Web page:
Google Analytics Custom Events and Variables

Google Analytics Custom Events & Variables

Google Analytics has become a standard feature that all clients expect on their websites these days and something they no longer feel they need to request. Checking that GA has been added to a site has been part of our Go-Live procedure for some time now, which I’m sure is standard, or at least for all web developers who’ve had a client request a visitors report or access to the statistics only to realise it wasn’t added to the site. After those awkward conversations with clients or even accounts handlers it’s not an oversight you repeat.

Google Analytics provides great detail out of the box by simply pasting the provided code into your footer but they also offer the ability to send custom information to improve the usefulness of the statistics even further. This custom information can then easily be used to create custom reports or segments in the standard reports.

Custom Events

Most web designers can’t help adding in an array of expandable panels and slideshows of content but is this hidden content ever accessed? If your homepage has a slider with 5 or 6 messages how do you know if customers ever click through to read beyond initial slide, well Custom Events could help track those kinds of actions. Each time the user clicks the next option, uses the zoom facility in your gallery, watches your showreel video or scrolls through the carousel, you spent all day perfecting, you can trigger an event to Google Analytics to record it.

You’ll soon then get a good picture about whether the section is enticing the users enough or whether they’re missing it completely and you need to go back to the drawing board. There’s obviously a huge number of ways to use a feature like this, leave a comment if you have some great ideas.

Custom Variables

Now with events you have a better understanding of what your customers are doing on your site you can find out a bit more information about them to improve the stats even more. For example if you have a login area on your site you have access to far more information about them in their account that will make their page views far more meaningful. It’s against Google Analytics terms of service to pass personally identifiable data but you can pass a variety of things that will help give you the power to find your customer tends for thing like exit pages based on gender, age ranges and nationalities etc.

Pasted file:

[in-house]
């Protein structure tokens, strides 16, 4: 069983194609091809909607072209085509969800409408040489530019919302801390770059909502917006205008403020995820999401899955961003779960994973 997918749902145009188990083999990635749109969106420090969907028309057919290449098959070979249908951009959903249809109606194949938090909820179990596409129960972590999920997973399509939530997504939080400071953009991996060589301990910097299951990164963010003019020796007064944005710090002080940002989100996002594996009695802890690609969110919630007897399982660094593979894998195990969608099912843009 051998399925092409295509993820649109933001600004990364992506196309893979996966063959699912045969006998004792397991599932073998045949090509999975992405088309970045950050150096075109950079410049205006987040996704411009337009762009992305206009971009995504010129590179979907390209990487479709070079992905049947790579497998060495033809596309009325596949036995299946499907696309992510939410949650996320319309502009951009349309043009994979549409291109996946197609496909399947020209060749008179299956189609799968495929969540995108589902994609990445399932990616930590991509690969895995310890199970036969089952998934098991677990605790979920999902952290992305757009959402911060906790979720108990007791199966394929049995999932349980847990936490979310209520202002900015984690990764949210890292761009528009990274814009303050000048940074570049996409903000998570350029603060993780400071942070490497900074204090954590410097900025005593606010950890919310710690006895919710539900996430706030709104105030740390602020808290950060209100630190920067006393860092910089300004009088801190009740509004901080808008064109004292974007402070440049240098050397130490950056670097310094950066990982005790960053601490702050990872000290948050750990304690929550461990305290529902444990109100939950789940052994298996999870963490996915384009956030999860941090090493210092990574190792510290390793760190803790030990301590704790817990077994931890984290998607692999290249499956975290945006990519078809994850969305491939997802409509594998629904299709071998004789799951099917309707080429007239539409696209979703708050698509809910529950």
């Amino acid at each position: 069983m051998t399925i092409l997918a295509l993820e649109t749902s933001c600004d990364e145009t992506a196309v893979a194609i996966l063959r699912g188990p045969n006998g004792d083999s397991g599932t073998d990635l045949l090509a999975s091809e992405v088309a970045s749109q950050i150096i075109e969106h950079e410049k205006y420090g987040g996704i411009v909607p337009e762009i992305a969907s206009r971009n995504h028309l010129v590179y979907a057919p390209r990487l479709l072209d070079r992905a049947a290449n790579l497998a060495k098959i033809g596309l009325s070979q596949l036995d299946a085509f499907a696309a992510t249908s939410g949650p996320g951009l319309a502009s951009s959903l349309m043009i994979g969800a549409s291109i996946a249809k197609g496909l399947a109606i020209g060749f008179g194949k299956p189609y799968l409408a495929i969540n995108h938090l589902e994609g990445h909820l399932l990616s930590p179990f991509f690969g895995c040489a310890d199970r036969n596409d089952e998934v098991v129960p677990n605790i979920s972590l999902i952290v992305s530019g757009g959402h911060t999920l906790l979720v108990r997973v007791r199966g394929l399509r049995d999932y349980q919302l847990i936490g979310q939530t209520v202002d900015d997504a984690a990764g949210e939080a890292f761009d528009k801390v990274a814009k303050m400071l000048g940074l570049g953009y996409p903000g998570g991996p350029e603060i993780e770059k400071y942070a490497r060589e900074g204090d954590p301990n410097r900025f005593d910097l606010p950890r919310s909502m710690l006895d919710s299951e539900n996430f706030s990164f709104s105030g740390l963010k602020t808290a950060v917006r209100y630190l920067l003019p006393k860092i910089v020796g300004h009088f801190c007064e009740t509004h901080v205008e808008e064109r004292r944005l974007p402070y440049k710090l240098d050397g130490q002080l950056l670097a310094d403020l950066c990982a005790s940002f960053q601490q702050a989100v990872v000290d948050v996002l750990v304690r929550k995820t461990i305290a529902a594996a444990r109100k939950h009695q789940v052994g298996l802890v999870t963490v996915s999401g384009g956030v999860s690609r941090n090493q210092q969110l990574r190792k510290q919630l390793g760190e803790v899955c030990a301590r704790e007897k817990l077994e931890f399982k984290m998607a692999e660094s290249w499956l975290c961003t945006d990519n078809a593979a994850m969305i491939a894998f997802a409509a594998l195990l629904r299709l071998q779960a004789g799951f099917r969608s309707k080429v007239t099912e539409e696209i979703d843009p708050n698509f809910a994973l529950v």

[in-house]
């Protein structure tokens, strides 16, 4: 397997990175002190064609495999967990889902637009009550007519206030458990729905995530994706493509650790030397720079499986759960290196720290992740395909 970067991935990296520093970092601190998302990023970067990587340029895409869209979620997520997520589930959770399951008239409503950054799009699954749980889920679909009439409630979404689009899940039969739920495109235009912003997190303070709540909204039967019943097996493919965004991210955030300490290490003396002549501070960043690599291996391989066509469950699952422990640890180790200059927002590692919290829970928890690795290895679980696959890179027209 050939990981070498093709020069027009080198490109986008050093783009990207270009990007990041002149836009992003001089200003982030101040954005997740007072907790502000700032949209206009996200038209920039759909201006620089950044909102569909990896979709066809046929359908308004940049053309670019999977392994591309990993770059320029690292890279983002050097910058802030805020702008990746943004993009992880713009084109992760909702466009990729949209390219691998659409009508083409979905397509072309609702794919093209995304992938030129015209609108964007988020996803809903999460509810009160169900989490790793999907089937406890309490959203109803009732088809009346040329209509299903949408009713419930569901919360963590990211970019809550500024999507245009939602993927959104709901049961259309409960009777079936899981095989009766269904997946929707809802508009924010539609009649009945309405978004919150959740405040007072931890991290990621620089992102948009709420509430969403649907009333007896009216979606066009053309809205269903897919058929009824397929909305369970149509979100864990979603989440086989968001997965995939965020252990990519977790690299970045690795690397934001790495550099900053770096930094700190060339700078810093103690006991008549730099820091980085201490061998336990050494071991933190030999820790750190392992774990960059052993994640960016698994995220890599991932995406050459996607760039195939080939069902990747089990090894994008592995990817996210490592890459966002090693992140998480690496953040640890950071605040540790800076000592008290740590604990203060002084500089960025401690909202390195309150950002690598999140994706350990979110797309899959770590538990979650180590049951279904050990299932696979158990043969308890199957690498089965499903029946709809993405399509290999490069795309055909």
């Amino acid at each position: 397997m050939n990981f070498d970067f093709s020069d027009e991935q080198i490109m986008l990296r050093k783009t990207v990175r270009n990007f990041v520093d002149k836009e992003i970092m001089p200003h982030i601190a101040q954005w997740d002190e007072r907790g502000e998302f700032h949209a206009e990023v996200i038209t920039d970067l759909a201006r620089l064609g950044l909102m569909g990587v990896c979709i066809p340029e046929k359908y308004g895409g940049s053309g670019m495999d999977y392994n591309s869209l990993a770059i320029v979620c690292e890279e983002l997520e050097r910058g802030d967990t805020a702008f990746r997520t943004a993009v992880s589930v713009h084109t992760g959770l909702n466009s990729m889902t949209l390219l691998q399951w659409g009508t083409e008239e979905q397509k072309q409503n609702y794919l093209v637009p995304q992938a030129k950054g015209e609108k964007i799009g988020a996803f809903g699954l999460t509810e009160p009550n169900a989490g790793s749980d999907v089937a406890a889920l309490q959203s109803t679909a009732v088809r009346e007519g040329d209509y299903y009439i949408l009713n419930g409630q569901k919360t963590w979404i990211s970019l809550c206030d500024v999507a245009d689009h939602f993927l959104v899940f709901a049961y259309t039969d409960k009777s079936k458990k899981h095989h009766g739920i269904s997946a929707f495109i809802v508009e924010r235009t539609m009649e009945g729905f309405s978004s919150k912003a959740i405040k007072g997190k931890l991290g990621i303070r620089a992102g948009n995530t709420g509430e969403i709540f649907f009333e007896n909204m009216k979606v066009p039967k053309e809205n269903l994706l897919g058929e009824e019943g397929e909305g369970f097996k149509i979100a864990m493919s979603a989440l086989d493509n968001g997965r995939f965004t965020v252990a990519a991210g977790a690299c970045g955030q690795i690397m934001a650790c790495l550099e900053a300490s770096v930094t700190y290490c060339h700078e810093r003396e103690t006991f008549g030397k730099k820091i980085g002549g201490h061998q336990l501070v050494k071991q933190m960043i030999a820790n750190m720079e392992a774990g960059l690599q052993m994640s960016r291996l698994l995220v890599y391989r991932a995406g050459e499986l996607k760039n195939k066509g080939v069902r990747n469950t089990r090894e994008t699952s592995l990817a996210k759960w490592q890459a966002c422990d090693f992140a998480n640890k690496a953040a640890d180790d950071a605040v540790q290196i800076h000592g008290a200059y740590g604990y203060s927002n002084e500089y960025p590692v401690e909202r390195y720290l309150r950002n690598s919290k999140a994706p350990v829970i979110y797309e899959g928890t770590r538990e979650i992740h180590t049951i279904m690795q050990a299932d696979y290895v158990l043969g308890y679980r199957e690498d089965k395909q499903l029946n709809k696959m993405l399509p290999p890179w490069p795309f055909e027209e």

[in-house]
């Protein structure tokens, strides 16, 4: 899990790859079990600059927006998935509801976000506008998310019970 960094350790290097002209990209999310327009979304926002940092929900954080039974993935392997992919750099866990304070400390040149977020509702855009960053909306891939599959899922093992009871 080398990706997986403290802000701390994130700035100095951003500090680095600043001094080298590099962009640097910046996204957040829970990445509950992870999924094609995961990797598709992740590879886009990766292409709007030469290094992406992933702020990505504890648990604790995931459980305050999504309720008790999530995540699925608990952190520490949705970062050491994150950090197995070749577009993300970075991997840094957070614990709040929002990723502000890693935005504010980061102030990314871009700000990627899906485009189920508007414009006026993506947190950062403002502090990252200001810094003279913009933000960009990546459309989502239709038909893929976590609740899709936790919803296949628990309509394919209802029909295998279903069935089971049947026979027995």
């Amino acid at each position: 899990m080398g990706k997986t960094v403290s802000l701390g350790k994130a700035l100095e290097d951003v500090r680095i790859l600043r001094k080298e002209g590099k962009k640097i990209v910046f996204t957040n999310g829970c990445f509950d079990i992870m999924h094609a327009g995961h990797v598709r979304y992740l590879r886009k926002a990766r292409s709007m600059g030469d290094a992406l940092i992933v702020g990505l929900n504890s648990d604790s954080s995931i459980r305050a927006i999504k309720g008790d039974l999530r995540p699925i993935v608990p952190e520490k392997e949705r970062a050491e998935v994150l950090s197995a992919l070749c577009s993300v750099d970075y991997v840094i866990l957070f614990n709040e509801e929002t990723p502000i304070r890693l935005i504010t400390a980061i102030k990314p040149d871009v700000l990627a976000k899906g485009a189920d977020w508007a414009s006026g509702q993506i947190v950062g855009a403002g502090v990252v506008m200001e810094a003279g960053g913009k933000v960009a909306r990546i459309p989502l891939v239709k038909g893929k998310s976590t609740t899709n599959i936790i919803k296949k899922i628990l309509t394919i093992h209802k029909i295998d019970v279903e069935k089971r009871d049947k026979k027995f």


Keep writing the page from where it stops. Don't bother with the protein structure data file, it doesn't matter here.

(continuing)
To send a custom variable just add a line for each to the standard footer code Google provides. Custom variables can be sent with different levels of scope which are visitor, session and page. This basically determines if its stored on the users machine so its sent each time they visit your site, whether its sent for each request during the current visit or a single send for the relevant page. Again there are huge number of ways to use a feature like this to your advantage.

If you think your site could benefit from these techniques you can read more at the links below or give us a call on 01604 704100.

http://code.google.com/apis/analytics/docs/tracking/eventTrackerGuide.html
http://code.google.com/apis/analytics/docs/tracking/gaTrackingCustomVariables.html

Examples:

_gaq.push(['_setCustomVar', 1, 'Gender', 'M', 1]);
_gaq.push(['_trackEvent', 'Slider Next', '2']);

 

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Ashley Chant

Ashley Chant

Senior Developer at Milton Bayer, I get involved in all stages of the development life cycle. I enjoy problem solving and the ever changing world of web development.

1 comment

  1. Hey there this is kind of of off topic but I was wondering if blogs
    use WYSIWYG editors or if you have to manually code with HTML.
    I’m starting a blog soon but have no coding experience
    so I wanted to get advice from someone with experience.
    Any help would be enormously appreciated!

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